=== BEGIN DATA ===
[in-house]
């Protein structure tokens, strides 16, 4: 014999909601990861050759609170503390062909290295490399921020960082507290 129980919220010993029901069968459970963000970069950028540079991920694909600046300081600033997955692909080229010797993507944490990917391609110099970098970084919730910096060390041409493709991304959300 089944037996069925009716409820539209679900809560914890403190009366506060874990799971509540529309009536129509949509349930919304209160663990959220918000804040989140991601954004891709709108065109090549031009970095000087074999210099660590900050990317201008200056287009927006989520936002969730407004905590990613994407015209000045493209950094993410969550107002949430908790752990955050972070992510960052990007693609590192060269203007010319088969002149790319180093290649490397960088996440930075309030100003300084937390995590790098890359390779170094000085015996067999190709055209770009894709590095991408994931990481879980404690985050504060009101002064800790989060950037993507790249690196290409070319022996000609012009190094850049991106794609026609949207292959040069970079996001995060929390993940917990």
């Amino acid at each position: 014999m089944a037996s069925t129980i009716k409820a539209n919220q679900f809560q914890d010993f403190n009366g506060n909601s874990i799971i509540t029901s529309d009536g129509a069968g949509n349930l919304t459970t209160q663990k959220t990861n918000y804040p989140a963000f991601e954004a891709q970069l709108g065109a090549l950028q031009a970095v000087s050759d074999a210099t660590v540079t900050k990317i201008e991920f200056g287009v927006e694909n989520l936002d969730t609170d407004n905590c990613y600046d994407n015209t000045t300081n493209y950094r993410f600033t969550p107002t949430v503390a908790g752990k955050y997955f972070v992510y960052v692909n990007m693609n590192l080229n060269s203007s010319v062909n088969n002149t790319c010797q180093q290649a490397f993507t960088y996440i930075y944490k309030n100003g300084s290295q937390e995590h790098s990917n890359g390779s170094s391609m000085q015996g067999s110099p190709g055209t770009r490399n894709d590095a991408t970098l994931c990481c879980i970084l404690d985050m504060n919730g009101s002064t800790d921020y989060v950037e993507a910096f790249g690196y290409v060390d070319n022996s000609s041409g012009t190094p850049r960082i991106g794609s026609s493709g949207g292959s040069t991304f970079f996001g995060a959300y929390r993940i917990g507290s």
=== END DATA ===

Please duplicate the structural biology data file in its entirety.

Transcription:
[in-house]
């Protein structure tokens, strides 16, 4: 014999909601990861050759609170503390062909290295490399921020960082507290 129980919220010993029901069968459970963000970069950028540079991920694909600046300081600033997955692909080229010797993507944490990917391609110099970098970084919730910096060390041409493709991304959300 089944037996069925009716409820539209679900809560914890403190009366506060874990799971509540529309009536129509949509349930919304209160663990959220918000804040989140991601954004891709709108065109090549031009970095000087074999210099660590900050990317201008200056287009927006989520936002969730407004905590990613994407015209000045493209950094993410969550107002949430908790752990955050972070992510960052990007693609590192060269203007010319088969002149790319180093290649490397960088996440930075309030100003300084937390995590790098890359390779170094000085015996067999190709055209770009894709590095991408994931990481879980404690985050504060009101002064800790989060950037993507790249690196290409070319022996000609012009190094850049991106794609026609949207292959040069970079996001995060929390993940917990």
């Amino acid at each position: 014999m089944a037996s069925t129980i009716k409820a539209n919220q679900f809560q914890d010993f403190n009366g506060n909601s874990i799971i509540t029901s529309d009536g129509a069968g949509n349930l919304t459970t209160q663990k959220t990861n918000y804040p989140a963000f991601e954004a891709q970069l709108g065109a090549l950028q031009a970095v000087s050759d074999a210099t660590v540079t900050k990317i201008e991920f200056g287009v927006e694909n989520l936002d969730t609170d407004n905590c990613y600046d994407n015209t000045t300081n493209y950094r993410f600033t969550p107002t949430v503390a908790g752990k955050y997955f972070v992510y960052v692909n990007m693609n590192l080229n060269s203007s010319v062909n088969n002149t790319c010797q180093q290649a490397f993507t960088y996440i930075y944490k309030n100003g300084s290295q937390e995590h790098s990917n890359g390779s170094s391609m000085q015996g067999s110099p190709g055209t770009r490399n894709d590095a991408t970098l994931c990481c879980i970084l404690d985050m504060n919730g009101s002064t800790d921020y989060v950037e993507a910096f790249g690196y290409v060390d070319n022996s000609s041409g012009t190094p850049r960082i991106g794609s026609s493709g949207g292959s040069t991304f970079f996001g995060a959300y929390r993940i917990g507290s």